If and when it tackles the issue again, one useful condition that the EU could tacitly impose for lifting the embargo—although it was imposed for human rights violations—would be to require China first to demonstrate a practical improvement in its export control implementation and safeguarding of sensitive technologies. Indeed, U.S. and EU officials confirm that this factor has featured prominently in their deliberations. Further, the Pentagon’s July 2005 report to Congress on Chinese military power warns that lifting the embargo could lead to greater proliferation from China:
Beijing ’s track record in transfers of conventional arms and military suggests EU or other third-party sales to China could lead to improvements in the systems that Chinese companies market abroad, including to countries of concern, such as Iran. Of note, some of China’s major recipients of military assistance— Burma, Sudan, and Zimbabwe—all are subject to EU arms embargoes.
In sum, China’s economic priorities and foreign policy goals stress a growing need to improve export controls and strengthen technology security in its civilian and military enterprises. A wise policy for the United States and its allies to follow would be to leverage China’s growing self-interest in stronger adherence to global nonproliferation regimes and practice to push Beijing to improve the transparency and enforcement of its export control obligations and to help it meet its growing international responsibilities.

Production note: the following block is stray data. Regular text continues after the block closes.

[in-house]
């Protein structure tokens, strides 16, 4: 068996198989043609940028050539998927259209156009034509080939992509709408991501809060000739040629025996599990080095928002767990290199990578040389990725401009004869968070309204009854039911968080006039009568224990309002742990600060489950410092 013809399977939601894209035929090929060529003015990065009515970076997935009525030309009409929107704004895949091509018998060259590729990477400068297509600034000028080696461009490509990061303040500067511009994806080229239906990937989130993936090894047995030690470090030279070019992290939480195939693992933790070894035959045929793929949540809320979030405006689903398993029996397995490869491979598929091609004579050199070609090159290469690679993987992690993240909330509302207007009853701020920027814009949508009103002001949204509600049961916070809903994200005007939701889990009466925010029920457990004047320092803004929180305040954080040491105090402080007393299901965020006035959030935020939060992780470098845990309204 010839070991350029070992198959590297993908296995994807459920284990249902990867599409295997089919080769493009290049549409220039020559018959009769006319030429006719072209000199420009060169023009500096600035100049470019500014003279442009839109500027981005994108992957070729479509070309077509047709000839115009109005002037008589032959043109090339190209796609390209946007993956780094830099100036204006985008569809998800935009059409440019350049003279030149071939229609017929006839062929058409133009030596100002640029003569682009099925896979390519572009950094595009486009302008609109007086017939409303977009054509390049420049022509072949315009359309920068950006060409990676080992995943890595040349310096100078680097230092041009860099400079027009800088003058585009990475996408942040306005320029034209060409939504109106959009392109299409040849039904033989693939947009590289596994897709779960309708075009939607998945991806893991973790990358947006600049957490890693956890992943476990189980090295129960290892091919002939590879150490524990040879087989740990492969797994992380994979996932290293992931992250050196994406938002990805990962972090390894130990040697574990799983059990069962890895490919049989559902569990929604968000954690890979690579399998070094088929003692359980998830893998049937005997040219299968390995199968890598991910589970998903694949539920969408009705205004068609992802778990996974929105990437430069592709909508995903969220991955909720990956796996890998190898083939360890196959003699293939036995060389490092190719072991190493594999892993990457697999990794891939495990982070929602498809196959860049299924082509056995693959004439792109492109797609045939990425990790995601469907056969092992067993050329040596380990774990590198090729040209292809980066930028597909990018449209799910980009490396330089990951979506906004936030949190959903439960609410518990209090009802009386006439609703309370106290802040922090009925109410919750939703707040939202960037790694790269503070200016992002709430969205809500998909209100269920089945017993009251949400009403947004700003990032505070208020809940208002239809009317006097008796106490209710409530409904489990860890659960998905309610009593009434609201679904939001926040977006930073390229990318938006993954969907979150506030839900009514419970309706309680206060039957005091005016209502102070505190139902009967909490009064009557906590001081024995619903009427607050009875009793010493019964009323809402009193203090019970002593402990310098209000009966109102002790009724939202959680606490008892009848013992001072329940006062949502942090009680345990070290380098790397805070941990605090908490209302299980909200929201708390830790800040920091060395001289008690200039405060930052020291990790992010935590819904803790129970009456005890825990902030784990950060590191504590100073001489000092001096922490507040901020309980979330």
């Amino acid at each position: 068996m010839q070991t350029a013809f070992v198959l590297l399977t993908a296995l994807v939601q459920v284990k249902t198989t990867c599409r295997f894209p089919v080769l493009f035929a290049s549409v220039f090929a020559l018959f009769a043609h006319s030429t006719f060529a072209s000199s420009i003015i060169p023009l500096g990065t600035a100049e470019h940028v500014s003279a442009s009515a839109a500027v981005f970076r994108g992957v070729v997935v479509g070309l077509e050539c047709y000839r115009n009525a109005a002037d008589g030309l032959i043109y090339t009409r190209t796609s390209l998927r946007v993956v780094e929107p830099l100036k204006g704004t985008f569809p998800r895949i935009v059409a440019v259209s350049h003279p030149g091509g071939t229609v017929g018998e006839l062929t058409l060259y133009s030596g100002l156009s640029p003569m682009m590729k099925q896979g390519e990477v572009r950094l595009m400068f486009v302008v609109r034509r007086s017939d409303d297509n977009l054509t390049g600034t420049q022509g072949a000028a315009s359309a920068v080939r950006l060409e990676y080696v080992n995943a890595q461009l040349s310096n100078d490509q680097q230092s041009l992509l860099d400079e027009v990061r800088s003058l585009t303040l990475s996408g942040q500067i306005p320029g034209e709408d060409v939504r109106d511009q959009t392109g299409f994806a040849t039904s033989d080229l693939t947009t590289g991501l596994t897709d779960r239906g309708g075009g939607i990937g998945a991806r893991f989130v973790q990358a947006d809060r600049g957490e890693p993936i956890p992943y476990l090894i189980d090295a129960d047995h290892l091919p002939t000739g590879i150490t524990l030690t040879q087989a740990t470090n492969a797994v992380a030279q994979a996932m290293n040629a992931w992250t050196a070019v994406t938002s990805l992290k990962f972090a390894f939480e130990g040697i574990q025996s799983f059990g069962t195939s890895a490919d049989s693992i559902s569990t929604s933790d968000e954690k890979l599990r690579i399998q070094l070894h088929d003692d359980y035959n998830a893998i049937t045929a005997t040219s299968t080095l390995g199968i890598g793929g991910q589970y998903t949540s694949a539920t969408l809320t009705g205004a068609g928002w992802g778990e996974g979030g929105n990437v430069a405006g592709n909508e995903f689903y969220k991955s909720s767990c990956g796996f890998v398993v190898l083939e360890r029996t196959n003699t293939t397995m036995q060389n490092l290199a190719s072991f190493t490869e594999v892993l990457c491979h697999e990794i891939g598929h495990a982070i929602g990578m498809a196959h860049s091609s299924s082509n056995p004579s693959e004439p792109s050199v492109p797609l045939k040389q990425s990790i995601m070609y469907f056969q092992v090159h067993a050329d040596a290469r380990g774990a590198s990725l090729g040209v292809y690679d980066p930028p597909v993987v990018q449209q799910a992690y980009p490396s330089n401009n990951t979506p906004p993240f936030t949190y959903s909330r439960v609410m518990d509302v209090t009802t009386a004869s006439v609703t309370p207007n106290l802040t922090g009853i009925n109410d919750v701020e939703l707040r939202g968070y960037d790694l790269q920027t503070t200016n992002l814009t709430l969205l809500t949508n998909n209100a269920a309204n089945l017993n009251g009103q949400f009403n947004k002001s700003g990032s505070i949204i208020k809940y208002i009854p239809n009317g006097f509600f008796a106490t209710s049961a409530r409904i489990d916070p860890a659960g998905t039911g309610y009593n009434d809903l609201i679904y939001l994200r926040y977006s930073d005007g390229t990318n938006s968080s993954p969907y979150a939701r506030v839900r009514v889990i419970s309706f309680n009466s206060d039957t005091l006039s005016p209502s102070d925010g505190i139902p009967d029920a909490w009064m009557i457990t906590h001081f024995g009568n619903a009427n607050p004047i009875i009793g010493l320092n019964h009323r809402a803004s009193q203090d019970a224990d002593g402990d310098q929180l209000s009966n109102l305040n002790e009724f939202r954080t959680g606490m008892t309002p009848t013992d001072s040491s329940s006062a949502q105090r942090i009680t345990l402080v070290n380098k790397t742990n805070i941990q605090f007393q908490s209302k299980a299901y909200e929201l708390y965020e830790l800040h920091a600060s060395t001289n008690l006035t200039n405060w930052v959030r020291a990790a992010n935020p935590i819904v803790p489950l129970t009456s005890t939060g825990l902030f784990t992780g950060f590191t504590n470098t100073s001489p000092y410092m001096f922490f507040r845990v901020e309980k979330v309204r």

Anupam Srivastava is director of the Asia Program at the Center for International Trade and Security at the University of Georgia.
1. “PRC White Paper: China Adheres to Enforcing Nonproliferation Export Control,” Xinhua, September 1, 2005.
2. Evan S. Medeiros, “Chasing the Dragon: Assessing China’s System of Export Controls for WMD-Related Goods and Technologies,” RAND, 2005.
3. Stephen Rademaker, Remarks to the U.S.-China Economic and Security Review Commission, March 10, 2005.
4. See William Burr, ed., “ China, Pakistan, and the Bomb: The Declassified File on U.S. Policy, 1977-1997,” National Security Archive Electronic Briefing Book No. 114, March 5, 2004.
5. The Iran Nonproliferation Act of 2000 authorizes the president to penalize any foreign entity that transfers items to Iran that could aid its pursuit of dangerous weapons.
6. David Sanger , “ U.S. Is Punishing 8 Chinese Firms for Aiding Iran,” New York Times, January 18, 2005.
7. “ Pakistan to Build More Nuclear Power Plants With Chinese Help,” News ( Islamabad), April 9, 2005.
8. “ Pakistan Wants Civilian Nuclear Deal,” Associated Press, September 8, 2005; Wade Boese, “Bush Promises India Nuclear Cooperation,” Arms Control Today, September 2005, pp. 23-25. See Harold Bengelsdorf, Fred McGoldrick, and Lawrence Scheinman, “India-U.S. Nuclear Deal: Taking Stock,” Arms Control Today, October 2005, pp. 6-12.
9. The Standing Committee of the 10th National People’s Congress of the PRC, Foreign Trade Law of the People’s Republic of China, April 6, 2004.
10. The measures were promulgated by Decree No. 33, dated October 18, 2002, of the then-Ministry of Foreign Trade and Economic Cooperation (now the Ministry of Commerce), the then-State Economic and Trade Commission (now the National Development and Reform Commission), and the General Custom Authority (also known as the General Administration of Customs), and went into effect November 19, 2002.
11. Interviews with author, Shanghai, September 2005; interviews with author, Beijing, June 2004.
12. This assessment is based on diverse communications with members of the export control community in China, the United States, and Europe.
13. Kurt M. Campbell, Testimony before the House Permanent Select Committee on Intelligence, February 2, 2005.
14. Office of the Secretary of Defense, “Annual Report to Congress: The Military Power of the People’s Republic of China, 2005,” p. 25.